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Revenue Growth For Lenovo In 2Q15 Obscures Unfamiliar Challenges For Its PC And Smartphones Business: TBR


Lenovo ThinkPad Helix

by Jack Narcotta, Devices Analyst at Technology Business Research

Lenovo’s modest overall revenue growth in calendar 2Q15 – 3.1% year-to-year to $10.7 billion – masks how sagging performance from its PC business wiped out the momentum Lenovo had generated since 2013 and has forced Lenovo to reset its profit and revenue growth expectations for its enterprise and mobile device businesses. Additionally, lower profits in PCs – operating profit fell 7.8% year-to-year to $369 million – and widening losses in its mobile segment – a $292 million loss in 2Q15 compared to a loss of $218 million in 1Q15 – and its lowest operating margin (0.9%) since calendar 1Q10 have forced Lenovo to reduce headcount by 3,200 non-manufacturing employees by the end of calendar 3Q15, with layoffs primarily from its Motorola and PC businesses.

Year-to-year revenue growth in 2Q15 was due entirely to revenue infusion from its inorganic Motorola and System x businesses, as Lenovo’s PC business, which accounted for 68% of Lenovo’s total revenue in 2Q15, declined 12.7% year-to-year to $7.3 billion. A faltering PC business complicates Lenovo’s strategy to lean on this segment – and the operating profit it generates – to fuel growth in its mobile and enterprise segments that drives overall revenue and profit gains. Heightened competition in PC markets, particularly from HP and Dell, has driven Lenovo’s PC ASPs down 6% from 2Q14, taking with it gross and operating profit that it intended to reinvest into sales and marketing initiatives for its mobile segment outside China and foster enterprise growth in the U.S. and Europe.

Lenovo’s global scale and brand strength ensure it will remain a leading influencer in PC and mobile device markets, but the revenue and profit growth it forecasted for both its PC and smartphone businesses after the Motorola acquisitions was completed in October 2014 are out of reach. TBR believes Lenovo implemented aggressive growth strategies on the assumptions it could rely on its lean organization to outperform weakening PC and smartphone markets and that its competitors, particularly its PC rivals, would be unable to adapt to waning demand. However, the consumer mindshare – and for HP, sales momentum – devices such as HP’s $199 Stream PC, as well as a growing roster of Chromebook OEMs, have claimed has complicated Lenovo’s presumed path through the PC market.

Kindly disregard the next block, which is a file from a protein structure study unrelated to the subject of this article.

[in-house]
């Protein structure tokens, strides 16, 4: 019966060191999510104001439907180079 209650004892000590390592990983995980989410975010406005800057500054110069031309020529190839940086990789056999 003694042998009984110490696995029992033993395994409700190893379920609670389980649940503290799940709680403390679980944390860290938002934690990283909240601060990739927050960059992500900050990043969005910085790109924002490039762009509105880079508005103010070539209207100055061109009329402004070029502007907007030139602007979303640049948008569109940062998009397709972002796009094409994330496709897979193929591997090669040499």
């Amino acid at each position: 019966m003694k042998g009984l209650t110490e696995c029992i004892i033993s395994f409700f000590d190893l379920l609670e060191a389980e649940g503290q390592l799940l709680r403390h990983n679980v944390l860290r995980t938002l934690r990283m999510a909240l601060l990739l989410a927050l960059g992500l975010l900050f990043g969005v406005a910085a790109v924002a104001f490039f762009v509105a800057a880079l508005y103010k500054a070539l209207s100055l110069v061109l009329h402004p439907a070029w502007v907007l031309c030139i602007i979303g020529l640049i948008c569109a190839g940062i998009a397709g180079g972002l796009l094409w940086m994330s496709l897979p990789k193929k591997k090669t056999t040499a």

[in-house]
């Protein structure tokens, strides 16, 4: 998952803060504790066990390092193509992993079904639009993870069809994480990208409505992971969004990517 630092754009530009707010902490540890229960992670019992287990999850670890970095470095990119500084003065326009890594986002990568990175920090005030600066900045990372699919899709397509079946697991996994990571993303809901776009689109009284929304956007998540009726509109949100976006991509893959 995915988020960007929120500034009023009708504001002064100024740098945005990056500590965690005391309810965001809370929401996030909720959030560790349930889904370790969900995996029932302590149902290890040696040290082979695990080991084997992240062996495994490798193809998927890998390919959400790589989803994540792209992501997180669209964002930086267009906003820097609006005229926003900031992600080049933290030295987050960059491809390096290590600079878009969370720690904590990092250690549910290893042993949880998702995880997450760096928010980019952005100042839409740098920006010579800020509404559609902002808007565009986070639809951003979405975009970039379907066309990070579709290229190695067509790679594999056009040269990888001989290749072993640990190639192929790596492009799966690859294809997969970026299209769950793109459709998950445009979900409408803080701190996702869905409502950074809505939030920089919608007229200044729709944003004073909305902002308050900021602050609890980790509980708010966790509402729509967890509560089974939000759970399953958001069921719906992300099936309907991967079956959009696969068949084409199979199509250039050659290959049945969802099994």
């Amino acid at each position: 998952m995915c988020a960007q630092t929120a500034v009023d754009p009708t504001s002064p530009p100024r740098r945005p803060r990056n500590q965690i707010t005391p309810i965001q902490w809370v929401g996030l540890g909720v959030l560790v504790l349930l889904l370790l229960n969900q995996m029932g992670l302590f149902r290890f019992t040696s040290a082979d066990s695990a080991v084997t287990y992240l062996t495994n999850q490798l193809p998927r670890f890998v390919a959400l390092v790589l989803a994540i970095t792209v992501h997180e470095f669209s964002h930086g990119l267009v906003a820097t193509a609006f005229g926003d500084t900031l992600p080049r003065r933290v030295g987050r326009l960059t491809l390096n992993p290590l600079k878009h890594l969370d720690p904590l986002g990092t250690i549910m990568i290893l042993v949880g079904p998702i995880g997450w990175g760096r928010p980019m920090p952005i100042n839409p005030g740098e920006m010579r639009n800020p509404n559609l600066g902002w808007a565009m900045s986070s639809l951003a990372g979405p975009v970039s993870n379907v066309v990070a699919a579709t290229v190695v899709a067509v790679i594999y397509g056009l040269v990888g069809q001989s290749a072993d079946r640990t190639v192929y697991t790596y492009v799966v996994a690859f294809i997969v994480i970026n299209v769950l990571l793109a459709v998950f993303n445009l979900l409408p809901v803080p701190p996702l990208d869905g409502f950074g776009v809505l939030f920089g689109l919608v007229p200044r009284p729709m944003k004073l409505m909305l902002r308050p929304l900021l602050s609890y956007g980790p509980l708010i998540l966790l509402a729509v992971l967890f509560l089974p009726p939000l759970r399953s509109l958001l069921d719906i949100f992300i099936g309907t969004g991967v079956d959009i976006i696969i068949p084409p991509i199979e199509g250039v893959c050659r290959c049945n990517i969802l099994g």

In mobile device markets, smartphone vendors such as Xiaomi, Samsung and Huawei attacked Lenovo with a flood of lower-priced, yet equally capable devices sold through retail channels that circumvent Lenovo’s carrier-centric smartphones sales, as well as negate the technical specifications Lenovo’s touts as part of its and Motorola’s value proposition. Even with the addition of Motorola, Lenovo’s smartphone shipments climbed just 2% year-to-year after surging more than 30% in each of the previous five quarters.

Lenovo has demonstrated an ability to move quickly in response to changing market conditions and reallocate its workforce and investments in order to stabilize its financial position and fortify its customer base against rivals. The hallmarks of its operations culture – a lean sales organization supported by a streamlined and efficient supply chain – will propel 4.5% year-to-year revenue growth in calendar 3Q15 to $10.9 billion.

However, while overall revenue will continue to grow, TBR believes Lenovo will be in a state of transition through calendar 1H16 as it works to bring its expenses and expectations in-line with PC and smartphone growth that did not materialize. PC markets are expected to receive only a slight uptick in revenue and unit shipments after the release of Windows 10 in July 2015, and Android smartphone ASPs marching quickly to below $100, As a result, Lenovo’s vaunted margins are at risk as stronger competition take cues from Lenovo’s growth and embrace the lower margins will accompany market share gains at Lenovo’s expense, hampering Lenovo’s aims to establish mobile devices as revenue and profit center on par with its PC segment.



Jack Narcotta, Devices Analyst Technology Business Research, is responsible for reporting on vendors such as Acer, Apple, Asus, Fujitsu, Google, HP, Lenovo, Microsoft, Samsung, Sony and Toshiba. His focus is on recognizing trends and opportunities and understanding business models and competitive landscapes in the enterprise IT and consumer device markets.